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Networks Are The Biggest Losers

As the NBA lockout drones on, as exciting as a Clippers-Raptors game, one keeps looking for signs the public and its participants actually care.

The reality surrounding this labor action -- now there's a non-sequitur -- is all of the owners are wealthy independent of basketball, none of the players will file for unemployment benefits, and most of the fans can fix their sports habit with football, college basketball, hockey and even pro wrestling.

There really is only one area where the lockout might have a major effect, and that's in the board rooms of network television. If the lockout goes much longer, there could be some network wrist slashing.

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  • Ted Turner's two cable tentacles, TNT and TBS, have already lost 30 of their 80-game regular season dates to the lockout. Turner's cable outlets are in year one of a $890 million, four-year deal, and the first payment check has already been delivered and cashed.

    TNT and TBS have filled programming with Turner's vast library of films and its trademark wrestling shows. Whatever dates lost will be made up during the length of the contract, and the outlets will get a rebate on that first payment.

    But ad-wise, this is lost revenue. Turner cannot charge its clients the same for a film as it does an NBA game. And if there is a psychological impact from the lockout when the league does return, then the value of the whole package takes a hit.

    NBC, which is in year one of a four-year, $1.75 billion deal, has also made its first payment and will also be eligible for a rebate and programming make-goods down the road. Its only loss thus far is its Christmas Day doubleheader. The network will fill the time with the ironically titled film classic, It's A Wonderful Life

    NBC has shrugged off concerns about losing NBA ames, but without the NBA, NBC Sports is essentially dark until next October. It has no football games of any kind, a modest college basketball schedule, no hockey, and no baseball until the 1999 playoffs. NBC will have its usual assortment of early-season golf tournaments, and Wimbledon in the summer, but that's not much to hang a division on.

    A few more cancellations, and NBC can perhaps rerun Death Wish.

    The outlet which is feeling the hit most right now is News Corp.'s Fox Sports Net. Rupert Murdoch's network of regional cable outlets holds the rights to 26 of 29 NBA teams. All November and December dates have been flushed.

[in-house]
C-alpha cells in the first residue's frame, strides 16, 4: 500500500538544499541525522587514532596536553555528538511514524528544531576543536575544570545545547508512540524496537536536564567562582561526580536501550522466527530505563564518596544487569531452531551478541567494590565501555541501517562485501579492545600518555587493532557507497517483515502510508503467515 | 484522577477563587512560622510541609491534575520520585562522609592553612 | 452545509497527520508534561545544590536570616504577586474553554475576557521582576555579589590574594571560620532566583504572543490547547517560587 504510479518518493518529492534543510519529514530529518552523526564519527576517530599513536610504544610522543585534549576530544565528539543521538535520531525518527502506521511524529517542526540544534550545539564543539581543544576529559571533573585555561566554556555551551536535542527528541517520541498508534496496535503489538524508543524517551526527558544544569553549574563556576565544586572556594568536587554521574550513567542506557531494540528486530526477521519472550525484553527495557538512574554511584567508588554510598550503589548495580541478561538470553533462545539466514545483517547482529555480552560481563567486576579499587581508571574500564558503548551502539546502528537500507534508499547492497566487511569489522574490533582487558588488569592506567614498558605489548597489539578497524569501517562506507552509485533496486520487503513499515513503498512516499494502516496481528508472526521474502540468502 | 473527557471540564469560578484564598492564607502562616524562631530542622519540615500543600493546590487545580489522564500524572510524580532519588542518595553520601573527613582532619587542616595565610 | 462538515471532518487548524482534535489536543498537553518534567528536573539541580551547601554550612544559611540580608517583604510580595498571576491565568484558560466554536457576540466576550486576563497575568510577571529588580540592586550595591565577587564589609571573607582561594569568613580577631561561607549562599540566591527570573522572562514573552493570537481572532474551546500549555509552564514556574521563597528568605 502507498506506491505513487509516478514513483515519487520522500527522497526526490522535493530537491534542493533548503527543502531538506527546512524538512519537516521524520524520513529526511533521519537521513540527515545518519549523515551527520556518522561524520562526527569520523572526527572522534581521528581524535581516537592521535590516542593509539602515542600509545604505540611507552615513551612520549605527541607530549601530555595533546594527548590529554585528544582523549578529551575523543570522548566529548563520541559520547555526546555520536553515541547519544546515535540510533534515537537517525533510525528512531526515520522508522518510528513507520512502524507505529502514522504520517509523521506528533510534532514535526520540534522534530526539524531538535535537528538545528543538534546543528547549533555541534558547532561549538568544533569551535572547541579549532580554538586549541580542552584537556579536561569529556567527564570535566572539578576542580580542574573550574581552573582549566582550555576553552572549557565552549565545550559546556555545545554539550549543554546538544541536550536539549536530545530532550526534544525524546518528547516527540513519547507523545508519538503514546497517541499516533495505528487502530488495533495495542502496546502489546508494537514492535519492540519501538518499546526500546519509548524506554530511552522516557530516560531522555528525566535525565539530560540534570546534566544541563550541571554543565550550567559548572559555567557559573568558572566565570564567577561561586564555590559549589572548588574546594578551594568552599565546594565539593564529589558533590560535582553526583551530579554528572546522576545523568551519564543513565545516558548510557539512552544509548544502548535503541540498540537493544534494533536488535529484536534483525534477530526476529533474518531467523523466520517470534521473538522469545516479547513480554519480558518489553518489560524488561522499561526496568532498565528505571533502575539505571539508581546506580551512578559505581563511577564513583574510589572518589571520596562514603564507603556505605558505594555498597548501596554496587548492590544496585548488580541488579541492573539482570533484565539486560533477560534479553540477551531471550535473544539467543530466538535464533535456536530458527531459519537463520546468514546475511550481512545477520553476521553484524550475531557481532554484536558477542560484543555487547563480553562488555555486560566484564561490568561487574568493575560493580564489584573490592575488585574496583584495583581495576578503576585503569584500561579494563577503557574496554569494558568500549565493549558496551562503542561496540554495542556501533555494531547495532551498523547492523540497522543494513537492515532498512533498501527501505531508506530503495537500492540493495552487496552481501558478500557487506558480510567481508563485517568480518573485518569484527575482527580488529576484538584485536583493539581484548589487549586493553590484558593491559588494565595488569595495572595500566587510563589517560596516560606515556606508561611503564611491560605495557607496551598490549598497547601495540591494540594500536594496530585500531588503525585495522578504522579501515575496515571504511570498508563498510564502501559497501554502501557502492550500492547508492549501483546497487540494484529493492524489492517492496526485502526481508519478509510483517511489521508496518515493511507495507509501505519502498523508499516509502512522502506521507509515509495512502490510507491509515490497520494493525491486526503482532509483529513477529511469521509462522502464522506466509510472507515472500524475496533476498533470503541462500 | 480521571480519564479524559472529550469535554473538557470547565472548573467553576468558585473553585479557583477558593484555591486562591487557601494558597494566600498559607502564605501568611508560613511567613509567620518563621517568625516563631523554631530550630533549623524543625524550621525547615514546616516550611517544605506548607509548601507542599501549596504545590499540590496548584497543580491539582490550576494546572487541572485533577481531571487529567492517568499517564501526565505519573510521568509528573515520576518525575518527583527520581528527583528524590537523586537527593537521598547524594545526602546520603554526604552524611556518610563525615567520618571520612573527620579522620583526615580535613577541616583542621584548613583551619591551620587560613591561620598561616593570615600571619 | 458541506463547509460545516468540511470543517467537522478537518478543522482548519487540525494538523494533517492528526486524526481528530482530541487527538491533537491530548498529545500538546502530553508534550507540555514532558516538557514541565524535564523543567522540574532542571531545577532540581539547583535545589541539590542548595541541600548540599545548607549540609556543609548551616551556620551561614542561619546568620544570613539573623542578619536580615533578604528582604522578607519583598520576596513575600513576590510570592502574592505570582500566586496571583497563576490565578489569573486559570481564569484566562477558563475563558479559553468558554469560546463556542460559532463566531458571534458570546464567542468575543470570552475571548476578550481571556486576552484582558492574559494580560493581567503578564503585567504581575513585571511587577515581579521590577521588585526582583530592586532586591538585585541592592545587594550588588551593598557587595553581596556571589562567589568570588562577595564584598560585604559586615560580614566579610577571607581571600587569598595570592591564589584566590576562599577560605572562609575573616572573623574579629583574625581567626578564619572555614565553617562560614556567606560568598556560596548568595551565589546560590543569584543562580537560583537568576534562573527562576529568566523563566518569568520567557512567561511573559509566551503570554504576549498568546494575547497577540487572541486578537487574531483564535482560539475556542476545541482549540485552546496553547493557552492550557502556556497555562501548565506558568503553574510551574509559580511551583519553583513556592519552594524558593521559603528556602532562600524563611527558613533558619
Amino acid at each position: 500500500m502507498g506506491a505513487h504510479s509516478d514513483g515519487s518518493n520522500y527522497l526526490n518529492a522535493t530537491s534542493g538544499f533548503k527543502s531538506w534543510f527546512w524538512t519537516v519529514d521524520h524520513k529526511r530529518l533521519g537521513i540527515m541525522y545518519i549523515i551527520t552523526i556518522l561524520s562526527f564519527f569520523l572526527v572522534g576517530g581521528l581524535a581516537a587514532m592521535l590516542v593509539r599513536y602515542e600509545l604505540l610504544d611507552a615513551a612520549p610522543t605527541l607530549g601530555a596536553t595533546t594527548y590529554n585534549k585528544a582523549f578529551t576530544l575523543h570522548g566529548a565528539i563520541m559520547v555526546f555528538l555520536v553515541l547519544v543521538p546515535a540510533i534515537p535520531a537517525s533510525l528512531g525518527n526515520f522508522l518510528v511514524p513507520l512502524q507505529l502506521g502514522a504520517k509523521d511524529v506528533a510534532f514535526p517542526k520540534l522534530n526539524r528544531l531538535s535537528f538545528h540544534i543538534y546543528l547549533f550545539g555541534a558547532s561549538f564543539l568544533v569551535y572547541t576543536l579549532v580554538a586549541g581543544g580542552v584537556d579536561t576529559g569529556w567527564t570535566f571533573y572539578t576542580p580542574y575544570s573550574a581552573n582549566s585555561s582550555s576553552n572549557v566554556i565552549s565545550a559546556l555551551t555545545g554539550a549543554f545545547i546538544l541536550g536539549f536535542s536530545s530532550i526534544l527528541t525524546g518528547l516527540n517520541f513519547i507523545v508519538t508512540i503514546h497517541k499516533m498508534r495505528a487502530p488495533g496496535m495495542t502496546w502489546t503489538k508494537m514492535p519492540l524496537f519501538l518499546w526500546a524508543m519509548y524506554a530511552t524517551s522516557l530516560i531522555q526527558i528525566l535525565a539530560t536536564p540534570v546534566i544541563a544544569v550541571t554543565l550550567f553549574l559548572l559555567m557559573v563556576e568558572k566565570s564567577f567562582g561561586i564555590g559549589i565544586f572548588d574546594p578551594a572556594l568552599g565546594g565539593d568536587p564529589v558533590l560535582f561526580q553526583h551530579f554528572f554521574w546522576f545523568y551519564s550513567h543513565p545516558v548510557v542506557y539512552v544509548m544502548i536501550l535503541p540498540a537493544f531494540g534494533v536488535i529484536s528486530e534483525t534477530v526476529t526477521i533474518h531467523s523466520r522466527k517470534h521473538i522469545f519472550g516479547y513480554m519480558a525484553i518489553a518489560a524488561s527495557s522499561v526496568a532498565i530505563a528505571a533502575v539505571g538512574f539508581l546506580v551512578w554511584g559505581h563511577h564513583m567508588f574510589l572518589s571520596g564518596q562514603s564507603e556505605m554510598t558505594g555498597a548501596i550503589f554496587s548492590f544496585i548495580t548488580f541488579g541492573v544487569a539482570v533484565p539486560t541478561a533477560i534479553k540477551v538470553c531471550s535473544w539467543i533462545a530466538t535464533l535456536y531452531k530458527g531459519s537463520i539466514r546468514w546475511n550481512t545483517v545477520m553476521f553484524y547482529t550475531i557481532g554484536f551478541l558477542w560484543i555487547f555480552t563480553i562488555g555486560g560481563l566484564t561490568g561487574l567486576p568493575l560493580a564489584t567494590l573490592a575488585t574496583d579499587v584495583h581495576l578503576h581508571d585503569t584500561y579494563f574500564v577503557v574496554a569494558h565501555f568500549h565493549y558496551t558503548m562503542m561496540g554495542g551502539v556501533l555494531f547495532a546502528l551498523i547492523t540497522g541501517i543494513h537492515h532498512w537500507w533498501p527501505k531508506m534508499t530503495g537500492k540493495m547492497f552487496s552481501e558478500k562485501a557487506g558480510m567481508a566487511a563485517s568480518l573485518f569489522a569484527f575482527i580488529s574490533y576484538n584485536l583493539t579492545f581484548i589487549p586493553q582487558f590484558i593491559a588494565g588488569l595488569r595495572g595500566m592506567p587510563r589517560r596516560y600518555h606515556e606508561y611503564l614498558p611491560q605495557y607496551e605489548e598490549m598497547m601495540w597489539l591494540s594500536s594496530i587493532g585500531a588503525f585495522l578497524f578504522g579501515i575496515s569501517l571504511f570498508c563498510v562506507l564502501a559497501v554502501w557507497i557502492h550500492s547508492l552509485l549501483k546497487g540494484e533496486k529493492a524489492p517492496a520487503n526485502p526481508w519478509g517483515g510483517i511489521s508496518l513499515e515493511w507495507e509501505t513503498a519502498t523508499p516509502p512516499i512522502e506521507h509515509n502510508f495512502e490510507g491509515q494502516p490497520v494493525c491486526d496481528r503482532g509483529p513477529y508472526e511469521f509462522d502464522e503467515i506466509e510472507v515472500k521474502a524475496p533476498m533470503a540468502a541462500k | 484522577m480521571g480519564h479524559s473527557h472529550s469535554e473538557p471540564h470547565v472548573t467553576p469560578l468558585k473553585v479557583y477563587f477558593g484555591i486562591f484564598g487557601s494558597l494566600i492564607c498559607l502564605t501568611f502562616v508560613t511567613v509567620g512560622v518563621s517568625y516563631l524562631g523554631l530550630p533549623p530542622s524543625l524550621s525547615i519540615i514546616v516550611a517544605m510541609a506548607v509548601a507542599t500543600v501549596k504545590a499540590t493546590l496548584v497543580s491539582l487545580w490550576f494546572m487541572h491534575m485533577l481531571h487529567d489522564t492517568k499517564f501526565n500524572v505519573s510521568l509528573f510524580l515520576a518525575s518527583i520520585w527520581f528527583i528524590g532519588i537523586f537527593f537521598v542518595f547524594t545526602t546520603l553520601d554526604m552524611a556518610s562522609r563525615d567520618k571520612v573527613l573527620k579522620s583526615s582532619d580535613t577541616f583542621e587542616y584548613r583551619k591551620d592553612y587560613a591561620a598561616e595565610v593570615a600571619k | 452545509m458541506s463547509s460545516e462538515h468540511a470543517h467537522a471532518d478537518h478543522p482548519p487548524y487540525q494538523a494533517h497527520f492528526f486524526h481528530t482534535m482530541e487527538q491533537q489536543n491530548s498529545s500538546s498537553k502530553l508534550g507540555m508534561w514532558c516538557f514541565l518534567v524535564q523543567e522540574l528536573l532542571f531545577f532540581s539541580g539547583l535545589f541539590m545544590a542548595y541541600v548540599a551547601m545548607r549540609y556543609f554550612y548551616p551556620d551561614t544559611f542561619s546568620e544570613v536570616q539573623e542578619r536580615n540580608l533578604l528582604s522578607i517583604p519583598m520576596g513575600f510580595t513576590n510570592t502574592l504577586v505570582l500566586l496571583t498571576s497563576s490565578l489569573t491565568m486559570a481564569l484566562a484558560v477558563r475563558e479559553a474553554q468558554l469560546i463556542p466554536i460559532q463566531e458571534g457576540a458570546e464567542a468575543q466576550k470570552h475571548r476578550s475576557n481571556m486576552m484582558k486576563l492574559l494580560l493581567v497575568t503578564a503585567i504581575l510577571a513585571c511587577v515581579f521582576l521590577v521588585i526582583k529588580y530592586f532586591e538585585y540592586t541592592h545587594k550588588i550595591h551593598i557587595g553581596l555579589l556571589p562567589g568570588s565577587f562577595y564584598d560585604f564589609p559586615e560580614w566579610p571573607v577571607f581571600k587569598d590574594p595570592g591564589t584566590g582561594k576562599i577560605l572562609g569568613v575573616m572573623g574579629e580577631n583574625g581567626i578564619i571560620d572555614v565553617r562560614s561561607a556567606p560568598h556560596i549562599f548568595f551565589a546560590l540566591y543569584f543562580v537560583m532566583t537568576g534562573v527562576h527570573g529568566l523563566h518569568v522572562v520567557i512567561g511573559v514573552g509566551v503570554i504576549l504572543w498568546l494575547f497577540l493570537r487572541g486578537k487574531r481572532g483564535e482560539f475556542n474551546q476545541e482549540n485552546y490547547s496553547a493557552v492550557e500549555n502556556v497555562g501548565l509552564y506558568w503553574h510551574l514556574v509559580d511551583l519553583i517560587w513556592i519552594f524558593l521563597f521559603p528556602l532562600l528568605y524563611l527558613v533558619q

The only way to see Detroit's Grant Hill and San Antonio's Tim Duncan on television is in new soft drink commercials. (AP)

    The outlets are scrambling to fill hours by adding hockey and college basketball games where they can. FSN affiliates will be able to add NBA telecasts (where they can) once the league returns to the court.

    But the peripheral effect on the ratings of Fox Sports News, its SportsCenter wannabe, will be serious. The show depends on live games in local markets to gain and keep an audience, and the lockout coincides with FSN's attempts at a makeover. Ex-ESPNers Keith Olbermann and Chris Myers will both make their FSN debuts within the next six weeks.

    All this underscores what a premium sports programming has become. Sports ratings might often float at modest levels, but the audience it delivers can't be replicated via movies or sitcoms.

    Entire networks have been built on the strength of sports. The longer the players stay dry, the more the networks sweat.

    Breaking the rules

    The NFL likes to say its current TV blackout rules are fair and within the letter of the law. They were created as a result of a congressional investigation of the league's TV policies.

    But the league plays loose with its alleged definition of a home market. The 75-mile rule is often cited -- a team's market extends 75 miles around its hub -- but the league often fudges according to the situation.

    A new situation presents itself if the Patriots move to Connecticut. If the actual rule is applied, then all Pats games, home and away, would be available for broadcast in Boston. But the league has said it will take that rule under advisement when and if the Pats do move.

    The CBS affiliate in Boston undoubtedly would count on Pats games being available. But Pats' owner Bob Kraft will also be counting on some Boston-based companies and fans to buy luxury suites and tickets to games in Hartford. If all games in Boston are televised, potential ticket buyers miht decide to stay home.

    Once around the channels

  • You, too, could have a future in sports programming. ESPN just promoted George Bodenheimer to president of the cable network. Bodenheimer got his start at ESPN in 1981 in the mailroom. Come to think of it, ESPN probably didn't get much mail back in '81.
  • The NBA might be locking out the players, but its syndicated show via NBC, NBA Inside Stuff, continues airing in NBA markets each week. It's just not fair the players can't play and Ahmad Rashad still winds up on our television.

    © 1998 SportsLine USA, Inc. All rights reserved

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